Catfish Hunter and Billy Williams elected to the Hall of Fame
Jim ‘Catfish’ Hunter took the ball for baseball’s most famous teams in the game’s biggest moments. The soft-spoken Billy Williams excelled in the shadows of popular teammates Ernie Banks and Ron Santo.
Though the two players were markedly different in personality and notoriety, they will always share one memorable day in common. On Jan. 14, 1987, Hunter and Williams learned that they had been elected to the Hall of Fame.
“I don’t know whether to laugh or cry,” Williams said of the happy news. “It hasn’t sunk in yet. I can truly say it’s one of the most exciting moments of my life.”
Hunter and Williams, along with Negro Leagues star Ray Dandridge, went on to see their plaques hung in Cooperstown during the Hall’s annual induction ceremony on July 26. Hunter’s third time on the ballot proved to be the charm, while Williams gained entrance on his sixth try. Dandridge, meanwhile, had played his final game back in 1948.
“I guess the smile on my face tells it all,” said Williams, representing the emotions of all three men. “‘Wait until next year’ is now a phrase of the past.”
Williams’ path to the Baseball’s Mecca was remarkable, considering that his high school in tiny Whistler, Ala., didn’t have a baseball team, and that he turned down an athletic scholarship to play football and baseball at Grambling State University.
Williams got his chance when he filled in for his brother on the semi-pro Mobile Bears baseball team. In 1956, Williams was signed by the Chicago Cubs at age 17 and then proceeded to hold down the left field position at Wrigley Field for more than 15 seasons.
Garnering the nickname “Sweet Swingin’ Billy” for his polished swing, Williams led the National League in total bases three times and broke Stan Musial’s NL record for consecutive games played in 1969. He finished second in MVP voting in 1970 after collecting 205 hits and 137 runs scored, and finished second again in 1972 after posting a league-leading .333 batting average.
“When he was hot, it was as though they had put a giant tee in front of him with the ball on it, and said, ‘Here Billy, hit it,’” observed a longtime Cubs fan. “The ball came off his bat like a drive from a golf club.”
While Williams was reserved, the gregarious Hunter thrived in the spotlight and was always ready to crack a light-hearted joke.
“For 15 years, Hunter had a barrel of fun to match his truckload of victories,” wrote Newsday’s Steve Marcus. “The right-hander’s fastball could not match the fast delivery of his tongue. When he came from Oakland to New York, he became the Yankee quipper.”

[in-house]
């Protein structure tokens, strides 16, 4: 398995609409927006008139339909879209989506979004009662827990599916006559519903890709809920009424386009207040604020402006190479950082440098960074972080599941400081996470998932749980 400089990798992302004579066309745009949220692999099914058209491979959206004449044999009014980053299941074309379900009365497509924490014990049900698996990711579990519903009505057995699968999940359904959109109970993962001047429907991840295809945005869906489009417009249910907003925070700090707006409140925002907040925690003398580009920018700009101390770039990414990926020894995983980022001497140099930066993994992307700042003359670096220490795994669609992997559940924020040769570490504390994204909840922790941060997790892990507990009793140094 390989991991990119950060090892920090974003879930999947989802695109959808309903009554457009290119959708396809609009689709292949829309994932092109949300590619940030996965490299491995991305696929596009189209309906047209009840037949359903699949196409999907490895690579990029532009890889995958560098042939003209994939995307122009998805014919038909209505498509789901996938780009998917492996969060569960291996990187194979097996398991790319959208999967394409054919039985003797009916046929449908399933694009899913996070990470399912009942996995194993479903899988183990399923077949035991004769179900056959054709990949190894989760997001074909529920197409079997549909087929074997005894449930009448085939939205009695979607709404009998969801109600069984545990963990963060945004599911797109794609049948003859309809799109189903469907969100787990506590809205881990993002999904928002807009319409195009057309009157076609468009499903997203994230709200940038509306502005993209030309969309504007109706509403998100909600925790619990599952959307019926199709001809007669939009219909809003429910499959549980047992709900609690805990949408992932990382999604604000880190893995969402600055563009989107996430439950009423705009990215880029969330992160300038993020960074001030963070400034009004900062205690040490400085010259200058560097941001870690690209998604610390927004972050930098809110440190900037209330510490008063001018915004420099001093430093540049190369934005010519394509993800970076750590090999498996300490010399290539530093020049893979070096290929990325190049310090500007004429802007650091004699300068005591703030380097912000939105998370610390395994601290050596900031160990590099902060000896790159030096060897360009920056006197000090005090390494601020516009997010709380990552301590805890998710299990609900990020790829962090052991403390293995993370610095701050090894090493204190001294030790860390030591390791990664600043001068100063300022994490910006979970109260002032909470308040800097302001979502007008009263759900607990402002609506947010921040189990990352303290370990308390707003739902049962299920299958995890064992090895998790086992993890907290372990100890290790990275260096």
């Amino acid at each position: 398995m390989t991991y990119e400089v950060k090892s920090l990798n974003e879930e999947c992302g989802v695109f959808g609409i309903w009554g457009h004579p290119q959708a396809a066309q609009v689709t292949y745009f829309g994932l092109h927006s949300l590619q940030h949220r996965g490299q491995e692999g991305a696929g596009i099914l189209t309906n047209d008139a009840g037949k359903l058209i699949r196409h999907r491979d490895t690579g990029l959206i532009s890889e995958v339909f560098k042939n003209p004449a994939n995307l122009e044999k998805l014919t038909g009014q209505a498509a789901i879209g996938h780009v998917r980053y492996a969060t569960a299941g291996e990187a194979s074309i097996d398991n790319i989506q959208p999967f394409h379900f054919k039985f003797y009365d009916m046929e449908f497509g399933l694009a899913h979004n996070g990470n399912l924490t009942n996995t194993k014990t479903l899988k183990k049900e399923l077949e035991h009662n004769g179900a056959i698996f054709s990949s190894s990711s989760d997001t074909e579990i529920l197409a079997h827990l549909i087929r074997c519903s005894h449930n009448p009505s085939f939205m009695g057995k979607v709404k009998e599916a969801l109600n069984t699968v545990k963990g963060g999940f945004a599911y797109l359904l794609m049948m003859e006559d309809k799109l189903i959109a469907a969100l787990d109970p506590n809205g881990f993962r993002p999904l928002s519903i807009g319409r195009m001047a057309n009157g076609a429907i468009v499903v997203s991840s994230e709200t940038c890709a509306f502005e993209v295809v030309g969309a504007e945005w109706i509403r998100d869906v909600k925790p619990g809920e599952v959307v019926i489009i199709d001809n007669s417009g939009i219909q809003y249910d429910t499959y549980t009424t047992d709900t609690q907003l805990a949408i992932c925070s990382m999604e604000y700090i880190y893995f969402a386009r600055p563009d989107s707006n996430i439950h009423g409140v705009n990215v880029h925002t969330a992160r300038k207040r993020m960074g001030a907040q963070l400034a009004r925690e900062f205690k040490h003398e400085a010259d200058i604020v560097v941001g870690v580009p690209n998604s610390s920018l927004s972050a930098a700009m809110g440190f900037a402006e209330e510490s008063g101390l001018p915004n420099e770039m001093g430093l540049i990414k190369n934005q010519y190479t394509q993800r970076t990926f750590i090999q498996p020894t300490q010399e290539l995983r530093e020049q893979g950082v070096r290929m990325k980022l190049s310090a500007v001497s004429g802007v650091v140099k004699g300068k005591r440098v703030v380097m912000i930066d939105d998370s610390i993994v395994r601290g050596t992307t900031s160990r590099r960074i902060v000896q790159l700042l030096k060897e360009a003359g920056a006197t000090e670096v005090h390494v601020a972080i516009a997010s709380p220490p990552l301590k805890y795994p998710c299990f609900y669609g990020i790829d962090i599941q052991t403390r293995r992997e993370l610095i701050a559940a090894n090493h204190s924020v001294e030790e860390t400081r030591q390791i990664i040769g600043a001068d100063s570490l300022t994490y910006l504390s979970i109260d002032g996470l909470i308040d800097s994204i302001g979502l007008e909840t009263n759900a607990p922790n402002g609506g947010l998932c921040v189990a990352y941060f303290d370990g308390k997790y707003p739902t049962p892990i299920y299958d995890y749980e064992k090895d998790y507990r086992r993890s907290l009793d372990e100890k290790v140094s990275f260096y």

Once he walked to the mound, however, Hunter was all business. On May 8, 1968, Hunter tossed the American League’s first perfect game in over four decades and added three hits at the plate in a 4-0 victory against the Twins. When the A’s built their dynasty, Hunter was their anchor on the mound: He compiled a combined 4-0 record and 2.19 ERA during Oakland’s World Series three-peat from 1972-1974.
In 1975, Hunter sent shockwaves through the sport when he was declared a free agent on a technicality and signed a 5-year, $3.75 million deal with the Yankees that made him the highest-paid player in baseball history. The investment was well worth it for the Bronx Bombers, as Hunter helped New York capture two long-awaited pennants in 1977 and 1978.
“You started our success,” Yankees owner George Steinbrenner told Hunter upon his induction. “You were the first to teach us how to win.”
Twenty-five Hall of Famers were on hand in Cooperstown to induct the Class of 1987, and each inductee’s speech was memorable for different reasons.
Hunter’s speech was predictably jovial. He was introduced by Commissioner Peter Ueberroth, who told the crowd, “Catfish earned the distinction of playing for (A’s owner) Charlie Finley and George Steinbrenner, which is enough in itself to put a player into the Hall of Fame.” Hunter followed with his own one-liner, saying, “My three brothers taught me how to throw strikes, and thanks to them I gave up (374) home runs in the big leagues.”
Williams, who was actively seeking a managerial role within the Cubs organization at the time, delivered a passionate speech that sent an important message to both fans and participants of the game.
“Questions have been raised by the media over the past several months about the participation of blacks and other minorities in the upper echelon of baseball,” Williams said. “The question would never have been raised if every job in baseball had been open to all races, creeds and nationalities, but this is not the case.”
Dandridge, who played 16 seasons in the Negro Leagues and retired shortly after Jackie Robinson entered Major League Baseball in 1947, echoed many of Williams’ sentiments.
“I’m sad in one way and glad in another,” Dandridge told the crowd. “I’m glad I’m here today; but I’m sad I wasn’t in my prime when the color barrier was broken. The only thing I can say is it’s a great credit to baseball that the game hasn’t forgotten those who were born too early.”
After the ceremony was over, Hall of Famer Willie Mays told Dandridge – his former mentor – that he was not born too early, but rather that “baseball woke up too late.”
Matt Kelly was the fall 2014 public relations intern at the National Baseball Hall of Fame and Museum